By Sean Highkin
INDIANAPOLIS -- So much for lessons learned. Before Game 5 of the Eastern Conference Finals, Lance Stephenson expressed some measure of remorse over provoking LeBron James. He shouldn't have gotten into it with the four-time MVP. He needed to focus on basketball. Things would be different Wednesday.
One thing was different: the Indiana Pacers beat the Miami Heat 93-90, sending the series back to South Beach. But it was the same Stephenson who showed up. He crowded James on shot attempts. He snuck into a Heat timeout huddle during the third quarter. He even tried blowing in James' ear during a dead ball. In other words, he did everything but focus on basketball. It worked.
If there is one constant in this series, it's this: Stephenson will not be ignored. Good or bad, it's impossible not to notice him every second he's on the floor. And on a night that featured James' worst playoff performance since the 2011 Finals (limited to seven points in 24 minutes after picking up his fifth foul less than a minute into the third quarter), Stephenson was once again the story. A career night from Paul George (37 points, five three-pointers, six rebounds and six steals) didn't keep the night from belonging to Stephenson. He was all anybody on either team could talk about after the game, despite scoring just 12 points.
After the trash-talking flap of Game 4, George all but scolded Stephenson for being unable to back up his words in a loss that featured a monster LeBron game. But his tune was different after Game 5. Sure, it's easier to excuse away something like blowing in an opponent's ear in a win than in a loss, but it's the same Stephenson. He's going to make his presence known one way or another, and George and the rest of the Pacers know that all they can do is shrug their shoulders and accept him for who he is, for better or worse.
Stephenson at his best is an explosive scorer, crafty playmaker and pesky defender who has no setting lower than fifth gear. At his worst, he's careless with the ball, gambles on defense and jacks up questionable shots. The ear-blowing may have been more overt than past incidents, but it was fundamentally the same.
"It's Lance being Lance," said George. "He's been special for us, and whether he's scoring the ball, making plays or … causing confrontation." He paused choosing that last phrase carefully. "Lance is special, and there's a reason why we gain an edge and some opportunities during games. A lot of it comes from Lance. So we need that. Again, he's always got to make sure he's monitoring it, but I didn't think nothing was out of the spirit of the game tonight."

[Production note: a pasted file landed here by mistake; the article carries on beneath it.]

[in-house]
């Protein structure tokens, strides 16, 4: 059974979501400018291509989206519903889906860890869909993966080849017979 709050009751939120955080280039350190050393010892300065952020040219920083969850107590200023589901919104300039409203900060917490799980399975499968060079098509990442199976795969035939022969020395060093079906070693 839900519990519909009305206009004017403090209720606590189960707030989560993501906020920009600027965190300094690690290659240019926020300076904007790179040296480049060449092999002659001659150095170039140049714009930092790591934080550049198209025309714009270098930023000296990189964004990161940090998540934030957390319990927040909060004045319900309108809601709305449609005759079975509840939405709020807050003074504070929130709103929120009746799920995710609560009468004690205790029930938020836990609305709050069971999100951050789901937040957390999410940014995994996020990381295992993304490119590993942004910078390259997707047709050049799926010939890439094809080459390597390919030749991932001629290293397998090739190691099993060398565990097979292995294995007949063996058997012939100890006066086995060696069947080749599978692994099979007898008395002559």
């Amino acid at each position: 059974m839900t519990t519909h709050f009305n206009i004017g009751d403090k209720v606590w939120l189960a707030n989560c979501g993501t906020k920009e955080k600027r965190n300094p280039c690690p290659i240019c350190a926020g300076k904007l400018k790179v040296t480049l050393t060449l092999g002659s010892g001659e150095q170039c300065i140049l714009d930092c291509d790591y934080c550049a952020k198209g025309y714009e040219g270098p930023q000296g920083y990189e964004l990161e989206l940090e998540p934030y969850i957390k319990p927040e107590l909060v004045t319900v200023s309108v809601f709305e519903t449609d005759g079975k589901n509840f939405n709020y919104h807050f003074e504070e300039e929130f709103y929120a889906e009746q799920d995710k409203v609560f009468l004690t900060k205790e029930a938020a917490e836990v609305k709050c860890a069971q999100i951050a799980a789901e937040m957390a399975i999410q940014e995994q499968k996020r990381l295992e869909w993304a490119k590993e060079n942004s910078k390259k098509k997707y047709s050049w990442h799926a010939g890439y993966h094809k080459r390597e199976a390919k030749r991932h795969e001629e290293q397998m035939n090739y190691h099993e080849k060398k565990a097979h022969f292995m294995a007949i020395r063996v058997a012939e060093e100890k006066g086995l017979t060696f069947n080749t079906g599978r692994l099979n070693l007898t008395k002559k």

A reporter then asked George if he'd seen the video of Stephenson blowing in James' ear.
"Yeah, I just saw it," he replied. "I hope his breath wasn't too bad for LeBron."
Any attempts to get a reaction out of James, however, were met with an incredulous stare. "We don't get involved in … things we can't control," he said after the game, taking care not to play into Stephenson's hand by outright accusing him of dirty tactics. "Lance is Lance. He's going to do what he needs to help his team win."
Eventually, James and Wade lightened up and had a little fun with the ear-blowing incident. "I blew in my wife's ear before," James said. "That was definitely a defensive tactic."
"That's the second time that's happened to you, right?" Wade responded. The two broke into laughs. Like Stephenson's teammates, James and Wade understand the reality of life with Stephenson. As his opponents, their fortunes can also swing based on the version of "Born Ready" that shows up on any given night. Stephenson may never change. But he may never need to.
James and the Heat are choosing to be above Stephenson's antics, and it will probably work. They can close the series out at home on Friday and secure a fourth straight trip to the Finals. They almost did that on Wednesday -- Chris Bosh missed an open corner three in the closing seconds that would have given Miami the lead. Despite the best player in the world being a non-factor, it came down to the wire. It's tough to imagine James getting in that kind of foul trouble two games in a row.
But Stephenson will not let the Heat pull away quietly. He's going to make sure nothing comes easy for the two-time defending champs. James and Wade may be taking a dismissive approach to Stephenson, talking about him like a child just starting to learn about the concept of disobeying his parents. But they're talking about him, and they'll have to keep talking about him until they finish the job. They can choose not to engage with him, but they can't avoid reckoning with him.